Just to follow up on my previous post regarding my trip to Canberra, Australia's capital city. I must say that although alot of Aussies wondered why I would bother going to Canberra when told I was going there, I thought it was a nice town and really pretty. It was randomly created as a neutral city between Melbourne and Sydney, so perhaps thats where some of the negative sentiment comes in.
But I should get back to our program while there. After a good first day of tours and meetings, we followed that up with a second day of, well, tours and meetings. We spent a good portion of the day discussing things that are different about Australia than the US (A good history lesson was involved revolving around how no revolution against England took place here). We also were briefed on how to go about things with banking, visas, housing etc as most of my fellow scholars had newly arrived. If only Brandi and I had come in August, we could've learned alot of this stuff the easy way instead of a trial by fire which we chose to be subjected to.
The highlight of my day was the afternoon where we got to go see the Australian War Memorial, a tribute to their armed forces who had served with Britain as far back as the Boer War in South Africa. This was a memorial/museum and it was as big or bigger than any military museum I've been to in the US, with intricate diaramas and full-size planes etc within the confines of the building. I really military history, and its exciting to see how wars were fought and percieved in other countries because it gives you a whole new perspective. World War I was a major highlight of the museum, as Aussies see their role in WWI as a kind of "birth of a nation" moment as they had gained their independence from Britain just a few years before war broke out. One of my favorite pictures was the one I've shown below as it was part of the "British Empire in 1890" and I like to point out that the big chunk of North America not highlighted in red may have had something to do with us.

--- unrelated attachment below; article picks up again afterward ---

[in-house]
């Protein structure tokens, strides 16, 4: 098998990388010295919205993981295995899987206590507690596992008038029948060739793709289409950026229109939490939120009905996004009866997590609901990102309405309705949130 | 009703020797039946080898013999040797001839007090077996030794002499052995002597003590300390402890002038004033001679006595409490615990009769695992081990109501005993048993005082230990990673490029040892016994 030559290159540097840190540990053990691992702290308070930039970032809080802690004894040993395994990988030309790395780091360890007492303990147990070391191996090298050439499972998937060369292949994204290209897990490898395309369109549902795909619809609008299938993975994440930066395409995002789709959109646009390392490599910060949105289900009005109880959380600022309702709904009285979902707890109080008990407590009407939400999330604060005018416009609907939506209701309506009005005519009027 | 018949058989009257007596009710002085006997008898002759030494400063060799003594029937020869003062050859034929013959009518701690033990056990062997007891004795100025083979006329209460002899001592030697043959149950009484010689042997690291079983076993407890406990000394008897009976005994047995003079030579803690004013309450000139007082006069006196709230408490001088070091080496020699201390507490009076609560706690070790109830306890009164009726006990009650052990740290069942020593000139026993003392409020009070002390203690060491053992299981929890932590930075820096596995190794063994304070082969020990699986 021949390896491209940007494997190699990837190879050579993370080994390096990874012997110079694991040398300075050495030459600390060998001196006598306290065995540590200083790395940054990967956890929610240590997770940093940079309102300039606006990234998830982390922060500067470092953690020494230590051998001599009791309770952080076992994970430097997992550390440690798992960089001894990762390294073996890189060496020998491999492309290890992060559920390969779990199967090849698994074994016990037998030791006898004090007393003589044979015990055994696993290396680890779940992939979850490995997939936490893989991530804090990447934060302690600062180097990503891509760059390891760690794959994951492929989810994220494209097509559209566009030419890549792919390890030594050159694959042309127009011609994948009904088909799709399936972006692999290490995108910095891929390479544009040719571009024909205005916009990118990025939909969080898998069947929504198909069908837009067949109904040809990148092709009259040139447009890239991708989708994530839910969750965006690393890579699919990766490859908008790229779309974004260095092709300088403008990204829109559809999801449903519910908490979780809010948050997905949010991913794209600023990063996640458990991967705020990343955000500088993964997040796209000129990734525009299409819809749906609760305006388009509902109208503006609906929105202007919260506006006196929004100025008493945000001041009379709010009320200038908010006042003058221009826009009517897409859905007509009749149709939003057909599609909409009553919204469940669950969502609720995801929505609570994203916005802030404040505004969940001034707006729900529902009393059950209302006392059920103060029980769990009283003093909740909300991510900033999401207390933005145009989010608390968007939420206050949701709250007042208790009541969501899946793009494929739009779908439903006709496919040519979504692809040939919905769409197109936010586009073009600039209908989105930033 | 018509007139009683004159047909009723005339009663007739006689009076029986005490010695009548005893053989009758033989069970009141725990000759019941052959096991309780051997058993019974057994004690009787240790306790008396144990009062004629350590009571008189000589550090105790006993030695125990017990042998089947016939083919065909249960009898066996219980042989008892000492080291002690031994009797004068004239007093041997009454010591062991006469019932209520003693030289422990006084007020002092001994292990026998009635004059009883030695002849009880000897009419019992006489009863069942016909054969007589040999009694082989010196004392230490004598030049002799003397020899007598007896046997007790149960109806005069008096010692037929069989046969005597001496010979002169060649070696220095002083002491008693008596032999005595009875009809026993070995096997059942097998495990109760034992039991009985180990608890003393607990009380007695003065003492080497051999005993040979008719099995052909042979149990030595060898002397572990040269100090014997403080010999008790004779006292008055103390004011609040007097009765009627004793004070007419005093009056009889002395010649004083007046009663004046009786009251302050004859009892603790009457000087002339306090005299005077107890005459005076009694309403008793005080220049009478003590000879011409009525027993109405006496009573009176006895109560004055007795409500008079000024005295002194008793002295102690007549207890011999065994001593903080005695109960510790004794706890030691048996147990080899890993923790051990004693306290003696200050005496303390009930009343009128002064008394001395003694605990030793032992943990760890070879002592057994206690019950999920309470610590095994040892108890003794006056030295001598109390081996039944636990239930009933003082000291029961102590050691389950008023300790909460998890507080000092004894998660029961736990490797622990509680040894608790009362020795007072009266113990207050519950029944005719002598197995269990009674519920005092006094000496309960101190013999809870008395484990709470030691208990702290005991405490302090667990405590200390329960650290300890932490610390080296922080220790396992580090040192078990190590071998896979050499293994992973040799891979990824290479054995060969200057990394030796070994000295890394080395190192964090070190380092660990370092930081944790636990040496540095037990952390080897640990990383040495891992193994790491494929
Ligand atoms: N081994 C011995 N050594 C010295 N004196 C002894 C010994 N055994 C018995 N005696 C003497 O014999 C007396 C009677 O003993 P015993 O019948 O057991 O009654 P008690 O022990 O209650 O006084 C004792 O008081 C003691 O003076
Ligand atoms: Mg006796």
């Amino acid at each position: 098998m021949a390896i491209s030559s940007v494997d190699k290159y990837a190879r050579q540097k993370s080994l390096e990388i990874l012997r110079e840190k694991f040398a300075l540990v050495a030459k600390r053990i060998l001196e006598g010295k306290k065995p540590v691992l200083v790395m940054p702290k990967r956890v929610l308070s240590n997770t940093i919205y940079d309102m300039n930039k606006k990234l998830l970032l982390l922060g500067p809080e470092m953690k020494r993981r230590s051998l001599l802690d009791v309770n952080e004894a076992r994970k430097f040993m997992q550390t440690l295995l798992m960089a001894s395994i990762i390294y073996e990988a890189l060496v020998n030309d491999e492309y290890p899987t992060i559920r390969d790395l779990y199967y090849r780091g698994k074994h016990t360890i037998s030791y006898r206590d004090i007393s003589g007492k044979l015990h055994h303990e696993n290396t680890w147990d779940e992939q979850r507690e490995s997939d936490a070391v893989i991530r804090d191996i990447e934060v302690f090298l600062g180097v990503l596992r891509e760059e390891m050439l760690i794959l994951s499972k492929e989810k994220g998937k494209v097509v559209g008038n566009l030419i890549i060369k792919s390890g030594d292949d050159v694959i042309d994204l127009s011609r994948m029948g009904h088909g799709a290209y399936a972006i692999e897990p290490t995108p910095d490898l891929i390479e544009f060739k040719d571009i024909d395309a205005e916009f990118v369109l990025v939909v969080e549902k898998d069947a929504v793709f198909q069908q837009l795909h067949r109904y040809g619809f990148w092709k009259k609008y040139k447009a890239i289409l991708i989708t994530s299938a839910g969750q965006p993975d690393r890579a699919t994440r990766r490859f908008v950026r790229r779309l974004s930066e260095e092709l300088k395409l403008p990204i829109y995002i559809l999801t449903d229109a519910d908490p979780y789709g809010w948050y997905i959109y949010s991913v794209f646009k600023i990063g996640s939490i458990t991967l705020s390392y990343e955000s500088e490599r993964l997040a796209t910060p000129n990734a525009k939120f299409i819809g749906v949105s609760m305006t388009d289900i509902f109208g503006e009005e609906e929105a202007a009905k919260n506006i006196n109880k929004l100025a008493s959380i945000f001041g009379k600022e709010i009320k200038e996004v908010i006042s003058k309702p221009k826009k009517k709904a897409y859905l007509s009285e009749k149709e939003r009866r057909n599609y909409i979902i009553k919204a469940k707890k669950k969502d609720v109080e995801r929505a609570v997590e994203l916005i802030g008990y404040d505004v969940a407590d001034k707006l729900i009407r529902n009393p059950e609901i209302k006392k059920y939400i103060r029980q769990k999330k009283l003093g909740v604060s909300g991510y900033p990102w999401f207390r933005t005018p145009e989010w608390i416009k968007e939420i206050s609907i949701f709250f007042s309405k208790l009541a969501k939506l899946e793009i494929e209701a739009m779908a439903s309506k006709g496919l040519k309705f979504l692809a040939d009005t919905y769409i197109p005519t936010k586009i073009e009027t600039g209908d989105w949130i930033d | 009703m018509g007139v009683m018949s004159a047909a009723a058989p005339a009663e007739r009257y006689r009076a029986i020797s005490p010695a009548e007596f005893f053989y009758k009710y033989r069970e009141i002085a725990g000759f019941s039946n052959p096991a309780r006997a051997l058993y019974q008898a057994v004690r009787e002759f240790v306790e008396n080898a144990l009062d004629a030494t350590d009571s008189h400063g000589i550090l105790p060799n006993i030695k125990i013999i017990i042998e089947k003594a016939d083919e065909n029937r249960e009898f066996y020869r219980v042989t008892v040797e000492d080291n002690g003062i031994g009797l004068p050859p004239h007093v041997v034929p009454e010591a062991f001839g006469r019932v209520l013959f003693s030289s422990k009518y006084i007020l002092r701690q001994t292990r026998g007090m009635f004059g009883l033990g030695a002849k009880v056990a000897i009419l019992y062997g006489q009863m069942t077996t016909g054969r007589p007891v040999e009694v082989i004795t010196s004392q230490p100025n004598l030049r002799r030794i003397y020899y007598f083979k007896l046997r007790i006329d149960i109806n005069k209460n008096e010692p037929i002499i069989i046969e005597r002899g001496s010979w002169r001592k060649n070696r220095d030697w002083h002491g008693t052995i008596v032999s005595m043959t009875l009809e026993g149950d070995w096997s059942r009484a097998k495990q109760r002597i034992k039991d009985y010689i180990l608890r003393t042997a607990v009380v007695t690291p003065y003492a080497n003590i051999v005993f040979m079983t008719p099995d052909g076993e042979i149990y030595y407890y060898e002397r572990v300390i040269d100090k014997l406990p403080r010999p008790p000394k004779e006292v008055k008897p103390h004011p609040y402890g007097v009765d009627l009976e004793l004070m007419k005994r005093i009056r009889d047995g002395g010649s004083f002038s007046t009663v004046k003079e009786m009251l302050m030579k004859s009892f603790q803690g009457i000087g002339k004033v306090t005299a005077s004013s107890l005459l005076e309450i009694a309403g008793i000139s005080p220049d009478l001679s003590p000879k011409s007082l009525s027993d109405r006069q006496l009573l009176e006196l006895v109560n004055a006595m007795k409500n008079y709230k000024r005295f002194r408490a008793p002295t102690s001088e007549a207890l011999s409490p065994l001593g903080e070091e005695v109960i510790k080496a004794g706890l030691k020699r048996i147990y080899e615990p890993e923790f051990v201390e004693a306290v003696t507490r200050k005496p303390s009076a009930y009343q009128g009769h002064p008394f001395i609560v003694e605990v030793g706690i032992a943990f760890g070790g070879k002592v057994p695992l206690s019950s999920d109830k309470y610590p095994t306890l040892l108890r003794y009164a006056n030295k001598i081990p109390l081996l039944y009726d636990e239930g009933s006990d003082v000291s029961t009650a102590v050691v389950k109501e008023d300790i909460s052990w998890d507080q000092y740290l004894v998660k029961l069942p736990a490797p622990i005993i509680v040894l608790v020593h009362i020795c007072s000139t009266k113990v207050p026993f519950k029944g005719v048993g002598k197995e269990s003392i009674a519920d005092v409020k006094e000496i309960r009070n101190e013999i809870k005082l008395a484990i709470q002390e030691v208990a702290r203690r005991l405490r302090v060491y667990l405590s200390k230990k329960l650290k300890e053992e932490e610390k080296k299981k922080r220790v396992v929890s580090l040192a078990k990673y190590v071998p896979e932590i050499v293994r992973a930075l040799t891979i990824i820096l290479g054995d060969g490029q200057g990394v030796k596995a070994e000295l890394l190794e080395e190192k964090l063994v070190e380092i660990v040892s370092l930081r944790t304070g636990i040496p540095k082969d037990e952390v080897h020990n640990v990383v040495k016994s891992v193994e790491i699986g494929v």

Following a great afternoon at the War Memorial, we had a formal dinner and presentation for all of the Fulbright Scholars at a lovely restaurant called "The Boathouse on the Lake". We talked, ate a nice steak dinner, and were recognized for our achievements by Fulbright Staff and honored guests such as the US Ambassador and two Australian Senators. The night was capped off by an amazing performance on the harp by Kristen Keyches, a 2010 Scholar based in Canberra. We wrapped up our sessions on Friday morning, before taking a trip down to the Canberra Glassworks, where another 2010 Scholar is studying as a glass artist. This facility was amazing, as it had been refurbished from the original coal-fired power plant that provided electric to the city after it was formed in 1917. We had a great tour and got to see some glass being worked and melted into a beautiful vase (in the picture below). Afterwards, Scholar Matt Perez had arranged for us to get to make our own glass "artwork". Some of us have more artistic talent than others, with myself falling into the others category. I decided to keep it simple and make a tribute piece to my residence in the US and my lovely wife's home state of Kansas.
All in all, we had a great trip, made some new friends and got a glimpse of some Aussie history. I wish I had stayed for an extra day or two to see some more museums, but as I have pigs currently on feed at Dookie, I had to get back to take care of the little guys.